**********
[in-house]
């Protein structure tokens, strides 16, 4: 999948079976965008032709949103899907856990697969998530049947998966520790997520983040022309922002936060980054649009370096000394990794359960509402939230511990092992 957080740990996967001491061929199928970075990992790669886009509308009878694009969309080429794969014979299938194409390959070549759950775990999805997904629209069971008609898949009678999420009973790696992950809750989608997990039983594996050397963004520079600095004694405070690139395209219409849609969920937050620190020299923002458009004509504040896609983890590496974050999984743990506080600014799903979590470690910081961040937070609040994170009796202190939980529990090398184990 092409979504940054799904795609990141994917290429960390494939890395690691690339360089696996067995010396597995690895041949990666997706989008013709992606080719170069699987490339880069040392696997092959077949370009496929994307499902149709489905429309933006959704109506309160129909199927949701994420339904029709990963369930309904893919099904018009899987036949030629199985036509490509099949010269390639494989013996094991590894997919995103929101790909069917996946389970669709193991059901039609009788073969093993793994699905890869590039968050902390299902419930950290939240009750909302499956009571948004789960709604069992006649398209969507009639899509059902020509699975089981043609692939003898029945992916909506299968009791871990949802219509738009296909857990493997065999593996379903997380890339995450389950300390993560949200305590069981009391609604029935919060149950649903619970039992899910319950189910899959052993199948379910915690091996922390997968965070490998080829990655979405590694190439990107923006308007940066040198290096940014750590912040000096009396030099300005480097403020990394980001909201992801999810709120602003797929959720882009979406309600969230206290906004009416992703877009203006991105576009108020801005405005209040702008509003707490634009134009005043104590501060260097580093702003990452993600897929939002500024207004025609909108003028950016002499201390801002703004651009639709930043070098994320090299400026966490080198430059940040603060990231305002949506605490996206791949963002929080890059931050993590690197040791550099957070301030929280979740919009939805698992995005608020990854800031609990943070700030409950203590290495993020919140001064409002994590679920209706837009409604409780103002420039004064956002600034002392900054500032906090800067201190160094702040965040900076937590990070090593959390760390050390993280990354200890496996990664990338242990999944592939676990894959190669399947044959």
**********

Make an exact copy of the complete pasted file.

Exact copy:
[in-house]
């Protein structure tokens, strides 16, 4: 999948079976965008032709949103899907856990697969998530049947998966520790997520983040022309922002936060980054649009370096000394990794359960509402939230511990092992 957080740990996967001491061929199928970075990992790669886009509308009878694009969309080429794969014979299938194409390959070549759950775990999805997904629209069971008609898949009678999420009973790696992950809750989608997990039983594996050397963004520079600095004694405070690139395209219409849609969920937050620190020299923002458009004509504040896609983890590496974050999984743990506080600014799903979590470690910081961040937070609040994170009796202190939980529990090398184990 092409979504940054799904795609990141994917290429960390494939890395690691690339360089696996067995010396597995690895041949990666997706989008013709992606080719170069699987490339880069040392696997092959077949370009496929994307499902149709489905429309933006959704109506309160129909199927949701994420339904029709990963369930309904893919099904018009899987036949030629199985036509490509099949010269390639494989013996094991590894997919995103929101790909069917996946389970669709193991059901039609009788073969093993793994699905890869590039968050902390299902419930950290939240009750909302499956009571948004789960709604069992006649398209969507009639899509059902020509699975089981043609692939003898029945992916909506299968009791871990949802219509738009296909857990493997065999593996379903997380890339995450389950300390993560949200305590069981009391609604029935919060149950649903619970039992899910319950189910899959052993199948379910915690091996922390997968965070490998080829990655979405590694190439990107923006308007940066040198290096940014750590912040000096009396030099300005480097403020990394980001909201992801999810709120602003797929959720882009979406309600969230206290906004009416992703877009203006991105576009108020801005405005209040702008509003707490634009134009005043104590501060260097580093702003990452993600897929939002500024207004025609909108003028950016002499201390801002703004651009639709930043070098994320090299400026966490080198430059940040603060990231305002949506605490996206791949963002929080890059931050993590690197040791550099957070301030929280979740919009939805698992995005608020990854800031609990943070700030409950203590290495993020919140001064409002994590679920209706837009409604409780103002420039004064956002600034002392900054500032906090800067201190160094702040965040900076937590990070090593959390760390050390993280990354200890496996990664990338242990999944592939676990894959190669399947044959």